A Different Lesson from Vanda v. West-Ward
Last week the Federal Circuit denied West-Ward’s petition for rehearing en banc. At the time of the original Federal Circuit decision (Vanda Pharms. Inc. v. West-Ward Pharms. Int’l Ltd., 887 F.3d 1117 (Fed. Cir. 2018), the case generated substantial commentary in regard to its patent eligibility context. West-Ward’s petition focused on the question of whether “adjusting a dose of an old drug based on a patient’s genetic risk of poorly metabolizing it” is patent eligible subject matter, so the pro-patent crowd will no doubt be pleased. There is another aspect of the case, however, which is worthy of consideration.
The independent claims of Vanda’s ‘610 patent all required a “genotyping” step:
performing or having performed a genotyping assay on the biological sample to determine if the patient has a CYP2D6 poor metabolizer genotype
The finding of inducement of infringement hinged on the tricky question of whether West-Ward’s proposed ANDA label induced this genotyping step. The proposed label did not mention genotyping, and there was conflicting testimony of whether the label’s reference to “laboratory tests” would lead to genotyping or phenotyping to determine if the patient was a CYP2D6 poor metabolizer.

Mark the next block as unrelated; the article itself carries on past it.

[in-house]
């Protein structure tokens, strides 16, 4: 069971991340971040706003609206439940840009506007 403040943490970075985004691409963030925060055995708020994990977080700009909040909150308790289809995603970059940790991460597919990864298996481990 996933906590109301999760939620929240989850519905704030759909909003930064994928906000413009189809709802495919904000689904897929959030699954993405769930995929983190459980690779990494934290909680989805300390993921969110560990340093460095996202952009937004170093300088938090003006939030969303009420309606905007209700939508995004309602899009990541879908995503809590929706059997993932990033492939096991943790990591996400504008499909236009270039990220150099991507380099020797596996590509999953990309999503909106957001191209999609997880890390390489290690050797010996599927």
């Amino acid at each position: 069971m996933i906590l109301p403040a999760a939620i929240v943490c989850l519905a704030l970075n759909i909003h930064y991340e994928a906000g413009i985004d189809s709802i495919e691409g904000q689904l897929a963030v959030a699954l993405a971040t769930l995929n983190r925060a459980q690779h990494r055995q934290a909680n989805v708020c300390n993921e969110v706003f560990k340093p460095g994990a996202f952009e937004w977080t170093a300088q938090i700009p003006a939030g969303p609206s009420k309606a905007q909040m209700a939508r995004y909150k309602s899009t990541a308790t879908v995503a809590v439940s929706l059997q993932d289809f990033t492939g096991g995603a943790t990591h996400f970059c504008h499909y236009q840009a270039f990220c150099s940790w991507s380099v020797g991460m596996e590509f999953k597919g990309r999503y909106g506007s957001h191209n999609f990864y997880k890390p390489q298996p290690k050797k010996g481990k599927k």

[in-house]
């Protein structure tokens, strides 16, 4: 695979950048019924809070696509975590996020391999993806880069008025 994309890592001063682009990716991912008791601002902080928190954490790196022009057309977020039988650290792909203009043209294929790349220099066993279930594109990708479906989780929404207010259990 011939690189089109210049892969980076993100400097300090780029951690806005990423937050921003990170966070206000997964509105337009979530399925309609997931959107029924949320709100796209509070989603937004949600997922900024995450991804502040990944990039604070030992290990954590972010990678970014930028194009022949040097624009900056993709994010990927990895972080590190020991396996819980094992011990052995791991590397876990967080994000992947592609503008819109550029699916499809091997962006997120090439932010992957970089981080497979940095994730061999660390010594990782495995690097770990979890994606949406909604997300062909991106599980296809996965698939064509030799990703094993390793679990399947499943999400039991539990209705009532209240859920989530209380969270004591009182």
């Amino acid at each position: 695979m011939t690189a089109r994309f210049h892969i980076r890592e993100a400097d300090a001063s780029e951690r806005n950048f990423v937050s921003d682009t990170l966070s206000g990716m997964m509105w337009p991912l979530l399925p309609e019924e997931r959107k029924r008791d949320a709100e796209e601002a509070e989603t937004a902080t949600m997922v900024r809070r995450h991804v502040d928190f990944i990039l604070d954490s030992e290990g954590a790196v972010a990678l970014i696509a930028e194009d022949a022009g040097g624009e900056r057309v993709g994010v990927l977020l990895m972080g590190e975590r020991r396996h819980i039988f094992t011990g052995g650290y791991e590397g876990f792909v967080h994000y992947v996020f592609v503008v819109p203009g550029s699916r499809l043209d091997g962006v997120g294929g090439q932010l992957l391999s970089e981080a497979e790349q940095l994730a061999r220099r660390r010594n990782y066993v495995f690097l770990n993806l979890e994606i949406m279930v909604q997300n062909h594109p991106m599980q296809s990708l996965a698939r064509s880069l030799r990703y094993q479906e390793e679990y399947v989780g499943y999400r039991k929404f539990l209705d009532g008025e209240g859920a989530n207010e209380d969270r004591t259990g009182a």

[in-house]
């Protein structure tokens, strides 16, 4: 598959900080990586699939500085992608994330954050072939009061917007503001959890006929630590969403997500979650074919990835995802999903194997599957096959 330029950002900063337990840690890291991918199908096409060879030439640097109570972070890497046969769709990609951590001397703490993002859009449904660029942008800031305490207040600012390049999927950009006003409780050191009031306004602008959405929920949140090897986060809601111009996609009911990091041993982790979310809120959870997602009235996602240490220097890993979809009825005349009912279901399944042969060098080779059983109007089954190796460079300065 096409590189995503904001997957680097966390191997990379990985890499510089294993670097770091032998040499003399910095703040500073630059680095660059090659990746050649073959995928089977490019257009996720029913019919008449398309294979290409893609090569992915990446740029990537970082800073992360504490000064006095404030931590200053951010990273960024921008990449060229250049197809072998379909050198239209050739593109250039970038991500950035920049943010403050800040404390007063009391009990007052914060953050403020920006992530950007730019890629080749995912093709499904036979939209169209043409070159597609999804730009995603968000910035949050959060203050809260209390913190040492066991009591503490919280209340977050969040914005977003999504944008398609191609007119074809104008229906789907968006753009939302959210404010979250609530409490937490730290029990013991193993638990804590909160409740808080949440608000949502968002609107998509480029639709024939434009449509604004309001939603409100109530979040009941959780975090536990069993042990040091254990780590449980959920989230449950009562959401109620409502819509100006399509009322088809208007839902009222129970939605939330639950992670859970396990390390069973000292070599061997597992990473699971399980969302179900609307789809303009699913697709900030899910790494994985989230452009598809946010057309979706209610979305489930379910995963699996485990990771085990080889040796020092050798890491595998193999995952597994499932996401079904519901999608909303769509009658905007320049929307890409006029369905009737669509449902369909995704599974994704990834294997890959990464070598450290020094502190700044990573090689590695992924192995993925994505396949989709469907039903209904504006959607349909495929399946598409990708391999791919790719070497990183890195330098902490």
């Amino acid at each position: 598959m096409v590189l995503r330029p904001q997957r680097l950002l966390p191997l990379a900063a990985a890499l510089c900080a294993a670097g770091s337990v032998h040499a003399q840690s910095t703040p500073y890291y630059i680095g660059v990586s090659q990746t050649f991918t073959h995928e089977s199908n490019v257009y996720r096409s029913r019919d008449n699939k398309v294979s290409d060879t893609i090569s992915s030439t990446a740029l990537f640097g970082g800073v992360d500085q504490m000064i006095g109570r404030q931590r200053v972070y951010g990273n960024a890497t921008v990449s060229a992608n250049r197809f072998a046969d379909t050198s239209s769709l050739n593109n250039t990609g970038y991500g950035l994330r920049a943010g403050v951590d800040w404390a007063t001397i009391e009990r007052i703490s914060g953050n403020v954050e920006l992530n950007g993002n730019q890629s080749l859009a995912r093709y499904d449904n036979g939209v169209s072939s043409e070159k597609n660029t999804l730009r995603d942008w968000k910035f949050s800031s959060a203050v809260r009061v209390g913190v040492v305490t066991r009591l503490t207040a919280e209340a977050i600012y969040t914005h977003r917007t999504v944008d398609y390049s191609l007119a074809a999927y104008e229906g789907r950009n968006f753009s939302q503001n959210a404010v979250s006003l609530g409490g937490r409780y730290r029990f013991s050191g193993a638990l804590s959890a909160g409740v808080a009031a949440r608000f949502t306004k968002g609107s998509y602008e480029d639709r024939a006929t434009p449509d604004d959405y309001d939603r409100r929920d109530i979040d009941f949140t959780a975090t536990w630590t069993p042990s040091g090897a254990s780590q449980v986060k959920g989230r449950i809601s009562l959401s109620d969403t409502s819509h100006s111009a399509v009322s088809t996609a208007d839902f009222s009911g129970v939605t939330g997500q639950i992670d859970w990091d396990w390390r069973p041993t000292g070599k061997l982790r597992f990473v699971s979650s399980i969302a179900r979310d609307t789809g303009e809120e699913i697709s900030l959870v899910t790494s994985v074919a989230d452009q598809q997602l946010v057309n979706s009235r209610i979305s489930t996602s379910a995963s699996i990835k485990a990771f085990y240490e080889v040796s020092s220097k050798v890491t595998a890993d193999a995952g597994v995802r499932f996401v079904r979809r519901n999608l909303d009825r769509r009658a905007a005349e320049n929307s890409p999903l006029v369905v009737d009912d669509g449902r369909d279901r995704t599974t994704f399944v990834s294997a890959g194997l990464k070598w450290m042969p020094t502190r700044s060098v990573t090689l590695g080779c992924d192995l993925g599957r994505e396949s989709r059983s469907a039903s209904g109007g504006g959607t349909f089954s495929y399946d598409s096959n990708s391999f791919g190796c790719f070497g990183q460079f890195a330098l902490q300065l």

In finding Vanda’s claims patent eligible, the Federal Circuit distinguished the situation from Mayo on the ground that the claims of the ‘610 were directed to a novel method of treating a disease, not a diagnostic method. The Federal Circuit further noted that unlike the claims in Mayo, the claims of the ‘610 patent require the doctor to “administer iloperidone in the amount of either (1) 12 mg/day or less or (2) between 12 mg/day to 24 mg/day, depending on the result of the genotyping assay.”
Since it is the administration step which appears to confer patentability on the ‘610 claims, and since the genotyoping step appears to have raised a close question of infringement, one should wonder whether the genotyping step was necessary. Instead, would a claim without the genotyping step be just as patentable and more likely to be found infringed. For example, imagine the following new version of Claim 1 of the ‘610 patent:
1. A method for treating a patient with iloperidone, wherein the patient is suffering from schizophrenia, the method comprising:
if the patient is a CYP2D6 poor metabolizer, then internally administering iloperidone to the patient in an amount of 12 mg/day or less, or
if the patient is not a CYP2D6 poor metabolizer, then internally administering iloperidone to the patient in an amount that is greater than 12 mg/day, up to 24 mg/day.
This claim should also be patent eligible and should be much easier to be found infringed.